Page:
The health coverage can be insured or self-insured and the PCA either funded or unfunded. To be economically feasible, however, at least some portion of the policy part of the configuration usually is paid with pre-tax employee contributions.
Coordination with cafeteria plans
An HRA cannot be funded within a cafeteria plan, since funding through salary-reduction arrangements are expressly prohibited. Nevertheless, employers can coordinate cafeteria plan benefits with HRAs in a manner that provides an attractive, yet IRS-sanctioned package.
One such sanctioned arrangement permits an employer to offer employees a choice between employer-provided coverage under an HRA and coverage under an HMO. With no cash or other taxable benefits made available though this arrangement in either case, the choice will not be considered an election under a cafeteria plan.
Another sanctioned arrangement permits an employer to provide an HRA only in conjunction with an accident or health plan provided under a cafeteria plan’s salary reduction election. Provided that the salary reduction is not used in any part to pay for the HRA itself (i.e., it does not exceed the cost of coverage under the specified accident or health plan), it will not taint qualification of the HRA.
This latter requirement, however, will be applied strictly to prohibit any arrangement under which even indirect use of salary reduction is used to fund the HRA. For example, the maximum allowable salary reduction may not be exceeded but, nevertheless, disqualifies the arrangement as an HRA if the employee is also given the choice of a higher salary-reduction funded health plan coverage that also provides a higher HRA maximum reimbursement amount.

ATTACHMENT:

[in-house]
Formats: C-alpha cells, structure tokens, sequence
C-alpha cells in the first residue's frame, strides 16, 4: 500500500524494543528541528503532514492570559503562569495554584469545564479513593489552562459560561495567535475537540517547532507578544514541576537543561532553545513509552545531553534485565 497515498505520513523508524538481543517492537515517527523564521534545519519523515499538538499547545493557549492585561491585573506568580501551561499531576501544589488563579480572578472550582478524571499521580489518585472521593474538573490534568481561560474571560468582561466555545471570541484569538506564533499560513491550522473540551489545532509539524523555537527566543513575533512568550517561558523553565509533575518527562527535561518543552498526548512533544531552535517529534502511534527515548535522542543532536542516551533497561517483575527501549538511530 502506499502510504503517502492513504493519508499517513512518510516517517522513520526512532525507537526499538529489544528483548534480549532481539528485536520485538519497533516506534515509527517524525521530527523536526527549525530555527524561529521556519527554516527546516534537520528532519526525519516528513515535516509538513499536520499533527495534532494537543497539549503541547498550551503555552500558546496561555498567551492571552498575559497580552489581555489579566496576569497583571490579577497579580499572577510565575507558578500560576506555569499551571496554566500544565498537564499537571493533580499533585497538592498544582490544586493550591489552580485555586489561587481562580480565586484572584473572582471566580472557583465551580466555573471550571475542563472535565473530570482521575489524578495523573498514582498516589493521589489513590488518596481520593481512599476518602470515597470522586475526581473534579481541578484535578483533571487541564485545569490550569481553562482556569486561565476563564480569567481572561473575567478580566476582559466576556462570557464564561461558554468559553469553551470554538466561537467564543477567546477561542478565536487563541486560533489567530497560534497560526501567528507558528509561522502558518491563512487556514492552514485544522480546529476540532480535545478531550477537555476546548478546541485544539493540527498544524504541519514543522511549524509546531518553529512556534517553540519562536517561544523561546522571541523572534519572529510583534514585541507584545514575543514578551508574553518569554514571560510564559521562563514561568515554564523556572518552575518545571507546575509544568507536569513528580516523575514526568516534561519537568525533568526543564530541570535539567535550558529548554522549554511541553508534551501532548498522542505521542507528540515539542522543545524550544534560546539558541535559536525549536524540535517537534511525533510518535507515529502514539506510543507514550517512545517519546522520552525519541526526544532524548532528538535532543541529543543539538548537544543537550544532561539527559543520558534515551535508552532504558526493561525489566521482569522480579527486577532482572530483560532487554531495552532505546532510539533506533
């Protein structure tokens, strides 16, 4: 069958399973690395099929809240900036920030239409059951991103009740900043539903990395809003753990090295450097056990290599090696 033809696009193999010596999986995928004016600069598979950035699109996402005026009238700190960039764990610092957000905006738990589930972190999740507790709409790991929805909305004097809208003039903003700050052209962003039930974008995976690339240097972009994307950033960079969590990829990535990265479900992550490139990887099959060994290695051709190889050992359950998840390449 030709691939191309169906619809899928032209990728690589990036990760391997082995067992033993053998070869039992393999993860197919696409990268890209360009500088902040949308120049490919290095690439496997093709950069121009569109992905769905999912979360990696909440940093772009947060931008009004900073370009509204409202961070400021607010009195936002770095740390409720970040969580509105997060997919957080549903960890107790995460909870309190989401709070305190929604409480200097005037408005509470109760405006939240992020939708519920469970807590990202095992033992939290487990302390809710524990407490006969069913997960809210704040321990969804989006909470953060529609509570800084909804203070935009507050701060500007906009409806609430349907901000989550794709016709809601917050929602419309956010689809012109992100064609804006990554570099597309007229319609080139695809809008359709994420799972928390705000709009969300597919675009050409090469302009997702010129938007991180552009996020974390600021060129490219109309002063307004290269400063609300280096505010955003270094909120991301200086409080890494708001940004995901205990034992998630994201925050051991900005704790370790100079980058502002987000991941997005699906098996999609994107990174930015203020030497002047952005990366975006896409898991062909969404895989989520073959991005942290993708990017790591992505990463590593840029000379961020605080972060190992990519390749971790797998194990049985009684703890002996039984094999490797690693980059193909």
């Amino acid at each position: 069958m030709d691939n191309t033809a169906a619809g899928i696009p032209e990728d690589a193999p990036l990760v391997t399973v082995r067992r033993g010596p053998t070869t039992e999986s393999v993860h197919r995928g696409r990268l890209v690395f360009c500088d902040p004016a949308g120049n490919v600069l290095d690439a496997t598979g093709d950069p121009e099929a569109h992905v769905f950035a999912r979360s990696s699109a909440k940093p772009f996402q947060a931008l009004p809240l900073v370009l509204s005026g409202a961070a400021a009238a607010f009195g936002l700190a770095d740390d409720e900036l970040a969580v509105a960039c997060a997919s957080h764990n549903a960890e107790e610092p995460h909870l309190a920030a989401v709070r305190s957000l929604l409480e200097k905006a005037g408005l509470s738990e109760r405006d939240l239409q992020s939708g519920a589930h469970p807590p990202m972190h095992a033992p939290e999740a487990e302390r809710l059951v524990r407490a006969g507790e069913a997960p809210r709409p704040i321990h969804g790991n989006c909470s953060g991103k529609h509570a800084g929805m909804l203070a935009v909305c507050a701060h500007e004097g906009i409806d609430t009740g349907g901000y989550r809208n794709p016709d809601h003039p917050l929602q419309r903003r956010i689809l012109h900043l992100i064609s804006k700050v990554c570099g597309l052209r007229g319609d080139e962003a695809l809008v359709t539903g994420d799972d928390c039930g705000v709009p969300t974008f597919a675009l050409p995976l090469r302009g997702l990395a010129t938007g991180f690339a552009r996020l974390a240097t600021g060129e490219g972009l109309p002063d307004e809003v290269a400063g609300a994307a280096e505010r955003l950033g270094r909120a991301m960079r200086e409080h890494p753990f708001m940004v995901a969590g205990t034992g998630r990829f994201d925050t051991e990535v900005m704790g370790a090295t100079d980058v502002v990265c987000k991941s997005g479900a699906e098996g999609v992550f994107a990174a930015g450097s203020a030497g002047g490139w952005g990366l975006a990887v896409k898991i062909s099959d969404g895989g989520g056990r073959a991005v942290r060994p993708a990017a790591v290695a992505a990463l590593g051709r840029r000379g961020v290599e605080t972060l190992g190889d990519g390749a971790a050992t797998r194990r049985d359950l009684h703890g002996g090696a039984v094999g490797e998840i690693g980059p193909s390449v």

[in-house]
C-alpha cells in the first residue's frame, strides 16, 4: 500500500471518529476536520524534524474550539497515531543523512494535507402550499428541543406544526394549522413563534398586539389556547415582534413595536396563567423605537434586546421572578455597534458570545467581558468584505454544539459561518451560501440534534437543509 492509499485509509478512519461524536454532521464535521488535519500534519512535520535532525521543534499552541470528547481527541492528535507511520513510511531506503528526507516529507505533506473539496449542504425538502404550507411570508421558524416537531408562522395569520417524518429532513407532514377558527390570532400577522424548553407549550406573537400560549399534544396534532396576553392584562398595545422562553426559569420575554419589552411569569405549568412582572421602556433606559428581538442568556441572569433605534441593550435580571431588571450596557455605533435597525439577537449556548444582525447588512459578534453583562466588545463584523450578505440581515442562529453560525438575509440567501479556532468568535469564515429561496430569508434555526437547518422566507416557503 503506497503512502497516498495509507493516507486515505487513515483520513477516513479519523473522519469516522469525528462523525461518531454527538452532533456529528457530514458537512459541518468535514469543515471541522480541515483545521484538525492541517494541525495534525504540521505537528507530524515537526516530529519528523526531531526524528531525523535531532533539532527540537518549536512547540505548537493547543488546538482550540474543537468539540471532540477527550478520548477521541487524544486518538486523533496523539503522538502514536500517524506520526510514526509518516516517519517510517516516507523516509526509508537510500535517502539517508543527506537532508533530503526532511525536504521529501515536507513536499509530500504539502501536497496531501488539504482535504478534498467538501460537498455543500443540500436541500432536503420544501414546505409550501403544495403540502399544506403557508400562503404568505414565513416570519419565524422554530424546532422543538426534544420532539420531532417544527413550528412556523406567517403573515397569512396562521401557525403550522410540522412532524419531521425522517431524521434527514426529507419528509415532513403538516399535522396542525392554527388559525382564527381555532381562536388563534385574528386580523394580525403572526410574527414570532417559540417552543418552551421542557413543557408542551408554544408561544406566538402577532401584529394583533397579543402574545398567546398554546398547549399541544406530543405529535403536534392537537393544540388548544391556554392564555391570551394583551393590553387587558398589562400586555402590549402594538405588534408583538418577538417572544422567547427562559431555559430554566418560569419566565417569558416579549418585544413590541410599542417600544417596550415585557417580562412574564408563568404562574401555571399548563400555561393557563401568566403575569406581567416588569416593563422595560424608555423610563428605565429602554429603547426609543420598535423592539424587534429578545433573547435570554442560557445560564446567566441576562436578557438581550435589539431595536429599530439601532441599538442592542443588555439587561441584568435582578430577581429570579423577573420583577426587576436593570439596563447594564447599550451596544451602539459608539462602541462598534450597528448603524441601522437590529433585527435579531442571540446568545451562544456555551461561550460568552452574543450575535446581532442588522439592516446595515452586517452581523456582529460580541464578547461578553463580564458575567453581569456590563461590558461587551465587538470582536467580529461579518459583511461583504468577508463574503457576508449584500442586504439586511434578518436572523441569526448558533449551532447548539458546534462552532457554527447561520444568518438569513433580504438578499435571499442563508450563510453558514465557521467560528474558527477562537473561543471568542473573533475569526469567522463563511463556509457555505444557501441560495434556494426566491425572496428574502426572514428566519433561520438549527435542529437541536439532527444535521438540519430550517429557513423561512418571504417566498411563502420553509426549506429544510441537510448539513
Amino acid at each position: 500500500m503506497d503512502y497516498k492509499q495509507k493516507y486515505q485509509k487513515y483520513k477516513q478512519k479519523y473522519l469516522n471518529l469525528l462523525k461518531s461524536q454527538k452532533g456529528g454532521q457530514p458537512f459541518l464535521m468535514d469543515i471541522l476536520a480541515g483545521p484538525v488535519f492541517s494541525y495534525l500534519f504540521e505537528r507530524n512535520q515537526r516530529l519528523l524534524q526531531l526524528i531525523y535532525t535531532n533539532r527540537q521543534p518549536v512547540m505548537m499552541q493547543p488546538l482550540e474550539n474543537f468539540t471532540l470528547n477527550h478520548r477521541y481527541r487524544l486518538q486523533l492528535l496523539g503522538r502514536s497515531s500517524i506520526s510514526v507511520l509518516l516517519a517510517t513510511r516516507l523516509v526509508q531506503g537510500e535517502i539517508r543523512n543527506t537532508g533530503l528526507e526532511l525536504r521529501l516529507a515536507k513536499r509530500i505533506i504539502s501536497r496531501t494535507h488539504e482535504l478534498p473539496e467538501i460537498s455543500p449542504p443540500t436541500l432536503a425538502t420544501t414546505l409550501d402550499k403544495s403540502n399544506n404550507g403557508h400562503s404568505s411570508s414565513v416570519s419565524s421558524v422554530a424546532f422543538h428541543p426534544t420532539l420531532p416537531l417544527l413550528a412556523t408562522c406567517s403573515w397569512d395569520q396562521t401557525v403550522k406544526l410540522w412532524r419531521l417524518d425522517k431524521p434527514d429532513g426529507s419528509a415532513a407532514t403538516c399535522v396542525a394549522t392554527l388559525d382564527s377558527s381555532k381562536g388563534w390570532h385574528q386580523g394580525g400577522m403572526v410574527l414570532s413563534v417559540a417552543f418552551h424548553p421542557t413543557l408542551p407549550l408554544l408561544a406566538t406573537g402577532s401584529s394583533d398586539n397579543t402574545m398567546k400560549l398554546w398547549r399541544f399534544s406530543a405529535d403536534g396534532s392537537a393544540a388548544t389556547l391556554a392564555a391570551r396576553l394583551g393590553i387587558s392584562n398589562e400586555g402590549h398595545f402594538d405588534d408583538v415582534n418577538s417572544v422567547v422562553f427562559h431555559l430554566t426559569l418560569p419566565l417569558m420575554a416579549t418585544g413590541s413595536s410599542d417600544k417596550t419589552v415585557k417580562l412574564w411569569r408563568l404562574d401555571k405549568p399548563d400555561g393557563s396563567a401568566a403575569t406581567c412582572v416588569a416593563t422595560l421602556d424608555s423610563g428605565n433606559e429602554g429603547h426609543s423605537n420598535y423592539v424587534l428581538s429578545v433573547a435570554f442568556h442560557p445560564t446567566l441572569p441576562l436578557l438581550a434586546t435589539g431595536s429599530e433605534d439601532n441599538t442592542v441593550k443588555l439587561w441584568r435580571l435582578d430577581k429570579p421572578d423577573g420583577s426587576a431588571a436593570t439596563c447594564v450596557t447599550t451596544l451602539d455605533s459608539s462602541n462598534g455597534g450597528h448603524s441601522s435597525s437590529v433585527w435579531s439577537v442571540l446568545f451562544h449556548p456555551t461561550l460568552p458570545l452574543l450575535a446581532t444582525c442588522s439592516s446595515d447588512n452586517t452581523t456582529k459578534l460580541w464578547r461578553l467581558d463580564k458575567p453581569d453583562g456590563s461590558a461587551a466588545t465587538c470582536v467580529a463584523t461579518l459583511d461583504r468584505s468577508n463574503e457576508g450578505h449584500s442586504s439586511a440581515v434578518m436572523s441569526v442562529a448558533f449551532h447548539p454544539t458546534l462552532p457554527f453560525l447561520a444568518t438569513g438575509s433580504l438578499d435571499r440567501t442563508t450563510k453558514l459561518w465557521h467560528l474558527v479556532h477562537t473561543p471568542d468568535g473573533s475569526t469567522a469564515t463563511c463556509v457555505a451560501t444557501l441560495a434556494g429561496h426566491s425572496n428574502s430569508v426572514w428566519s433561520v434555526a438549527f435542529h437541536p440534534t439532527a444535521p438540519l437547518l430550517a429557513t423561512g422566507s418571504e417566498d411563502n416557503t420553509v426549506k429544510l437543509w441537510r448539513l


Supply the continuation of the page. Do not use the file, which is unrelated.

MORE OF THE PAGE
One prohibited relationship between a salary-reduction health plan and an HRA, however, may not be so obvious. If the employee is given the choice to pay for health plan premiums through a salary-reduction arrangement or through the use of HRA amounts, the IRS, in its guidance, stated that the reimbursement arrangement will be considered to be indirectly funded pursuant to salary reduction and will disqualify the HRA.
Coordination with FSAs
While an HRA can be an FSA, most FSAs are not HRAs. Under the general rules applicable to both, if coverage is provided under both an HRA and a traditional Section 125 health FSA for the same medical care expenses, amounts that are available under an HRA must be exhausted before reimbursement may be made from the FSA, increasing the danger of losing it by not using it for amounts in the FSA. An approved way around this rule, however, is for the HRA in the employer’s discretion to specify that coverage under the HRA is available only after expenses exceeding the dollar amount of the FSA have been paid. This not only avoids the disqualification problem, but also enhances the likelihood that the FSA money will be used for necessary medical expenses rather than for marginally effective tests and procedures purchased during a year-end frenzy to spend down the account.